| Cryptococcus gattii, Tremellales, Tremellomycetes, Ajellomyces, Cryptococcus|
Filobasidiella is a genus of fungi in the family Tremellaceae. Species are parasitic on other fungi and do not produce distinct basidiocarps (fruit bodies). The genus is the teleomorphic (sexual) state of the yeast genus Cryptococcus, some species of which are human pathogens.
The genus was first described in 1975 from the United States by K.J. Kwon-Chung, who obtained cultures of the type species, Filobasidiella neoformans, by crossing strains of the yeast Cryptococcus neoformans. She was able to observe basidia similar to those of the genus Filobasidium, hence the name Filobasidiella for the new genus.
Based on the shape and structure of the basidia, the genus was initially assigned to the order Filobasidiales. Cladistic analysis of DNA sequences, however, later showed that Filobasidiella belonged within the Tremellales, with the genus Kwoniella (with Tremella-like basidia) as a sister clade.
Filobasidiella species are not known to produce distinct, visible fruitbodies. Microscopically, the hyphae are colourless, are clamped or unclamped, and bear haustorial cells with filaments that attach to the hyphae of the host fungus. The basidia are club-shaped and highly elongated. Spores arise in succession from four loci at the apex (which is sometimes partly septate). These spores are passively released and may remain on the basidium in chains, unless disturbed. In the type species, the spores germinate to form yeast cells, but yeast states are not known for all species.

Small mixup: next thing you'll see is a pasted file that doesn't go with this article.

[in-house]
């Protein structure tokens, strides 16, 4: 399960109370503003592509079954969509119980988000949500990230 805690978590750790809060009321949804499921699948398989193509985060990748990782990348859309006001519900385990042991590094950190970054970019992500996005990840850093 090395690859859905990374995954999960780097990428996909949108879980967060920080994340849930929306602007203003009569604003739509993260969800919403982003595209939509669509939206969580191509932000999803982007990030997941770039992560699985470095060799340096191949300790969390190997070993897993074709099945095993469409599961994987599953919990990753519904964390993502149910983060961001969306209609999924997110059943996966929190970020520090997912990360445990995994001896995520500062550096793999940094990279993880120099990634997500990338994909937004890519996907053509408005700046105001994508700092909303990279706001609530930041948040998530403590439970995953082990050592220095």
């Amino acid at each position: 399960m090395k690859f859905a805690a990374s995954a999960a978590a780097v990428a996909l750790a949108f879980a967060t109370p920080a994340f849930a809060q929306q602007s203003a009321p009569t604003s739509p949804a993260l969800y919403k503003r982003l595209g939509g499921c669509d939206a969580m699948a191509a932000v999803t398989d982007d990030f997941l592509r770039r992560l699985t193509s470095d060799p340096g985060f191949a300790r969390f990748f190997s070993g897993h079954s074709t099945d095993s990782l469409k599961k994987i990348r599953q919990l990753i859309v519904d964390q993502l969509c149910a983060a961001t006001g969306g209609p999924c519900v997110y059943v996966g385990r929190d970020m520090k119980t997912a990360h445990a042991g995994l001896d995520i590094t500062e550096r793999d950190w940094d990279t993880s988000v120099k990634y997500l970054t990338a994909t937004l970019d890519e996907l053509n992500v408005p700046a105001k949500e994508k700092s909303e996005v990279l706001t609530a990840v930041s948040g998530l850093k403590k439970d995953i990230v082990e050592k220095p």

Filobasidiella neoformans and F. bacillispora are known only from laboratory cultures of their respective yeast states (Cryptococcus neoformans and Cryptococcus gattii). The presence of haustorial cells on their hyphae indicate that they are (or were) parasites of other fungi, but their original host species are unknown. Both yeasts are human pathogens, responsible for cryptococcosis, and are now cosmopolitan in distribution.
Filobasidiella depauperata (synonym F. arachnophila) is parasitic on Lecanicillium lecanii, an entomopathogenic fungus, and is known from Sri Lanka, England, the Netherlands, the Czech Republic, and Canada. It is not known to produce a yeast state. Filobasidiella lutea is parasitic on Granulobasidium vellereum, a corticioid fungus, and is known from England and Italy. It too is not known to produce a yeast state. DNA sequencing suggests all four species are congeneric. A fifth species, Filobasidiella xianghuijun, has been reported from China in association with Tremella fuciformis, but its status is uncertain.